smart_clientIf your kiosk regularly synchronizes data with a remote server then you may have the opportunity to dramatically improve your kiosks performance by making use of your kiosks local storage.  By caching data locally it allows your kiosk to respond more quickly to user input by reducing the amount of time your kiosk spends waiting on a response from the server.

In the second part of this 2-part series I’ll cover a couple cool options for persistent local storage in the web browser.  In part one I covered the benefits of caching data locally on your kiosk, the sort of data you’ll want to cache and some helpful tips for caching.

The three main advantages of caching data locally on your kiosk

  1. Increases the responsiveness of your kiosk
  2. Reduces the load on your server
  3. Lowers bandwidth requirements

Continue reading “How to Dramatically Increase Your Kiosk Applications Performance with Local Caching – Part 2”

How to Dramatically Increase Your Kiosk Applications Performance with Local Caching – Part 1

smart_clientIf your kiosk regularly synchronizes data with a remote server then you may have the opportunity to dramatically improve your kiosks performance by making use of your kiosks local storage.  By caching data locally it allows your kiosk to respond more quickly to user input by reducing the amount of time your kiosk spends waiting on a response from the server.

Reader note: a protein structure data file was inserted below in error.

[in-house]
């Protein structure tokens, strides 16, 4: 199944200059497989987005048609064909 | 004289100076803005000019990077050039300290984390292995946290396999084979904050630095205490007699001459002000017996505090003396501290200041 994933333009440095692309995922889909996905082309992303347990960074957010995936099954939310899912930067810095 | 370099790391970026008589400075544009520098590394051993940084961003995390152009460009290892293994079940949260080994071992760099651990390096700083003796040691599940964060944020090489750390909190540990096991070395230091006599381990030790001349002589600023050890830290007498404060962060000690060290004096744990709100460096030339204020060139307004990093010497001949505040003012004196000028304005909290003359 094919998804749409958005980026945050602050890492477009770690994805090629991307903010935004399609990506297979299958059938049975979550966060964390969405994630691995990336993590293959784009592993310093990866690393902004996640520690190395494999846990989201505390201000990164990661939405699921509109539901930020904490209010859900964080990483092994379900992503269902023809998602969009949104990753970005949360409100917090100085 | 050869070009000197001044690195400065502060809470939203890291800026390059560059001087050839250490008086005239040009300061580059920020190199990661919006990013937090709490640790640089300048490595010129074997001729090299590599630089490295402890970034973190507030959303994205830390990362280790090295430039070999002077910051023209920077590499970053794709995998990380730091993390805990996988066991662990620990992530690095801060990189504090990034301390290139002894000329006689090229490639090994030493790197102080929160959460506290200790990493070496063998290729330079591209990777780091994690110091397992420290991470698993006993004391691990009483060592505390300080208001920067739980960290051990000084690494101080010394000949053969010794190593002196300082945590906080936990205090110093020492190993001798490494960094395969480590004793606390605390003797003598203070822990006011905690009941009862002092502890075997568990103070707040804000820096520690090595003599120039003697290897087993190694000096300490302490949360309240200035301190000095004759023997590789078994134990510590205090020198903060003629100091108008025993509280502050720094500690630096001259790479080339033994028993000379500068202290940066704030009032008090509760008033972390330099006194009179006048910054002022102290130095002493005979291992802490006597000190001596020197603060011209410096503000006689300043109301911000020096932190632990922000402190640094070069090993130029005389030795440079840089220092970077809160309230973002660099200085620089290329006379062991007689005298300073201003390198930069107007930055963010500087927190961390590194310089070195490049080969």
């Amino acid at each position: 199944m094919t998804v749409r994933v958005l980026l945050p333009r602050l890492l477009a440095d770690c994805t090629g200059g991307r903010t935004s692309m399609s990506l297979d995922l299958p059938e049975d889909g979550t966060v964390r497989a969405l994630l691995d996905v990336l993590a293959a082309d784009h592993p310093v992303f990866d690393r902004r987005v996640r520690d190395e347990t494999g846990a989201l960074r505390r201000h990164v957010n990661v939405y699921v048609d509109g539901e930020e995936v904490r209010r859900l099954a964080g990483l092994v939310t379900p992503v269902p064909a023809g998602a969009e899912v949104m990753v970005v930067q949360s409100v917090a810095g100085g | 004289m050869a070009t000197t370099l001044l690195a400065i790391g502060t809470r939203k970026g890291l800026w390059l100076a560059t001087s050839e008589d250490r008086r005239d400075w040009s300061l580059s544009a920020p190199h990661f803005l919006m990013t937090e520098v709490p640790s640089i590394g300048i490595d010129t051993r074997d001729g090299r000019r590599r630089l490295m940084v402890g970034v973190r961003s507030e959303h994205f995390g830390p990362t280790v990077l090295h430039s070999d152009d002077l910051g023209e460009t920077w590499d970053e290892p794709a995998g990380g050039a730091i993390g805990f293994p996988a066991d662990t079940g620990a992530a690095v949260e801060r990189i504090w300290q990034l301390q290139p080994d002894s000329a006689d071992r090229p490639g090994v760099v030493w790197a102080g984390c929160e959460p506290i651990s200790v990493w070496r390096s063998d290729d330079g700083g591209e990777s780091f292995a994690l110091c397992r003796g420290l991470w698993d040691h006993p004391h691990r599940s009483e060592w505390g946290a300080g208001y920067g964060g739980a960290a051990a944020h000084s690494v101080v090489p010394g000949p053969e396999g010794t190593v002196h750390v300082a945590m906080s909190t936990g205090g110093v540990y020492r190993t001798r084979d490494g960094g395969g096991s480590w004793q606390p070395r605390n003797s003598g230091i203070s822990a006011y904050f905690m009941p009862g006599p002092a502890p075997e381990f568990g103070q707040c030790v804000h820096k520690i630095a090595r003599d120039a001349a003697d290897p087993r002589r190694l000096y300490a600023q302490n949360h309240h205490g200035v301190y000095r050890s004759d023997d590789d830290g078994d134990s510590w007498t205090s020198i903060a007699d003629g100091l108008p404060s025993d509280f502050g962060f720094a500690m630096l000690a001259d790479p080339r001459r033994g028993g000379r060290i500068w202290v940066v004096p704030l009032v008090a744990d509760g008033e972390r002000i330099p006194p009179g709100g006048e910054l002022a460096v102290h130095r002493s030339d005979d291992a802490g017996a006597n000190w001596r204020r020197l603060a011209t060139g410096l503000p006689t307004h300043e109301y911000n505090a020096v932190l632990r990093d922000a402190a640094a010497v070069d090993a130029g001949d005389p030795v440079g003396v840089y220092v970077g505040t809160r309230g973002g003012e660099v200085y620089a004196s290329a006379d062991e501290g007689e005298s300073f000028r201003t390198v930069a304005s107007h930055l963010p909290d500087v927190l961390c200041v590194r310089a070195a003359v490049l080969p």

In the first part of this 2-part series I’m going to cover the benefits of caching data locally on your kiosk, the sort of data you’ll want to cache and some helpful tips for caching.  In part two I’ll cover a couple cool options for persistent local storage in the web browser. Continue reading “How to Dramatically Increase Your Kiosk Applications Performance with Local Caching – Part 1”

A Guide to Hacking Kiosk Applications

kiosksimplechassis_smallI’ve asked our kiosk application developers to come up with their best ideas on how they would go about hacking a kiosk application and compiled a list for you reading pleasure.  This is not intended to be a list of known exploits for any specific kiosk application, but rather a list of things our kiosk application developers would try if we were so inclined to hack a kiosk application.  We choose to focus on hacking the kiosk application itself not the hardware.  So brilliant ideas like tying the kiosk to the bumper of your pickup truck will not be included.  Disclaimer, this article is for educational purposes only to help you improve the security of your kiosk applications so don’t try this on a kiosk without permission. Continue reading “A Guide to Hacking Kiosk Applications”